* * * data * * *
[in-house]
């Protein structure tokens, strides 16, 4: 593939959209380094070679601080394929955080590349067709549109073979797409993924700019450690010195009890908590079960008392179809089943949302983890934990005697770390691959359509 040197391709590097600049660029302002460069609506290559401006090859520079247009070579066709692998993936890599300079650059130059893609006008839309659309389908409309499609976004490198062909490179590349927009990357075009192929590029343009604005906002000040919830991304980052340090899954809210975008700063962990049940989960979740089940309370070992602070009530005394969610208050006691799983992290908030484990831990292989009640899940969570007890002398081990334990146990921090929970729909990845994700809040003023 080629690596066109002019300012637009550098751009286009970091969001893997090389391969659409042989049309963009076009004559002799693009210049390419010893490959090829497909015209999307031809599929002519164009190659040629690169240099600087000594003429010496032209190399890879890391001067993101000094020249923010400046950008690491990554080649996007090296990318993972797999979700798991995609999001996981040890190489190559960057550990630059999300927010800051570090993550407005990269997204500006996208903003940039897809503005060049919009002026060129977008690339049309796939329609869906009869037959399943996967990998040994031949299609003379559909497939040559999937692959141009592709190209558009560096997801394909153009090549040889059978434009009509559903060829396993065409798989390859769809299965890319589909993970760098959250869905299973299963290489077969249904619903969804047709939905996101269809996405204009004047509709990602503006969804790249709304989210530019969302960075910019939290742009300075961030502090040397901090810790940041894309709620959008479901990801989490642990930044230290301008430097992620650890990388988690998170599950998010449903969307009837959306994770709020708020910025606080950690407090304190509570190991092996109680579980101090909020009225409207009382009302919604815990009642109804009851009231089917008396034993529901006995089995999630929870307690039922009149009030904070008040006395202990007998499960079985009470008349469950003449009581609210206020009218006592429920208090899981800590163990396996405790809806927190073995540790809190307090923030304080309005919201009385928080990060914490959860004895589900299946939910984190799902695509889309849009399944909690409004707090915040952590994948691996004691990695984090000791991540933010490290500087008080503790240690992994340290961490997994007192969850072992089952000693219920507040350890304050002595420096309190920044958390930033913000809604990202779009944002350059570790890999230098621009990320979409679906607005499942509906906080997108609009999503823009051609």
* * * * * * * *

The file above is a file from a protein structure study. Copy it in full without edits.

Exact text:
[in-house]
């Protein structure tokens, strides 16, 4: 593939959209380094070679601080394929955080590349067709549109073979797409993924700019450690010195009890908590079960008392179809089943949302983890934990005697770390691959359509 040197391709590097600049660029302002460069609506290559401006090859520079247009070579066709692998993936890599300079650059130059893609006008839309659309389908409309499609976004490198062909490179590349927009990357075009192929590029343009604005906002000040919830991304980052340090899954809210975008700063962990049940989960979740089940309370070992602070009530005394969610208050006691799983992290908030484990831990292989009640899940969570007890002398081990334990146990921090929970729909990845994700809040003023 080629690596066109002019300012637009550098751009286009970091969001893997090389391969659409042989049309963009076009004559002799693009210049390419010893490959090829497909015209999307031809599929002519164009190659040629690169240099600087000594003429010496032209190399890879890391001067993101000094020249923010400046950008690491990554080649996007090296990318993972797999979700798991995609999001996981040890190489190559960057550990630059999300927010800051570090993550407005990269997204500006996208903003940039897809503005060049919009002026060129977008690339049309796939329609869906009869037959399943996967990998040994031949299609003379559909497939040559999937692959141009592709190209558009560096997801394909153009090549040889059978434009009509559903060829396993065409798989390859769809299965890319589909993970760098959250869905299973299963290489077969249904619903969804047709939905996101269809996405204009004047509709990602503006969804790249709304989210530019969302960075910019939290742009300075961030502090040397901090810790940041894309709620959008479901990801989490642990930044230290301008430097992620650890990388988690998170599950998010449903969307009837959306994770709020708020910025606080950690407090304190509570190991092996109680579980101090909020009225409207009382009302919604815990009642109804009851009231089917008396034993529901006995089995999630929870307690039922009149009030904070008040006395202990007998499960079985009470008349469950003449009581609210206020009218006592429920208090899981800590163990396996405790809806927190073995540790809190307090923030304080309005919201009385928080990060914490959860004895589900299946939910984190799902695509889309849009399944909690409004707090915040952590994948691996004691990695984090000791991540933010490290500087008080503790240690992994340290961490997994007192969850072992089952000693219920507040350890304050002595420096309190920044958390930033913000809604990202779009944002350059570790890999230098621009990320979409679906607005499942509906906080997108609009999503823009051609």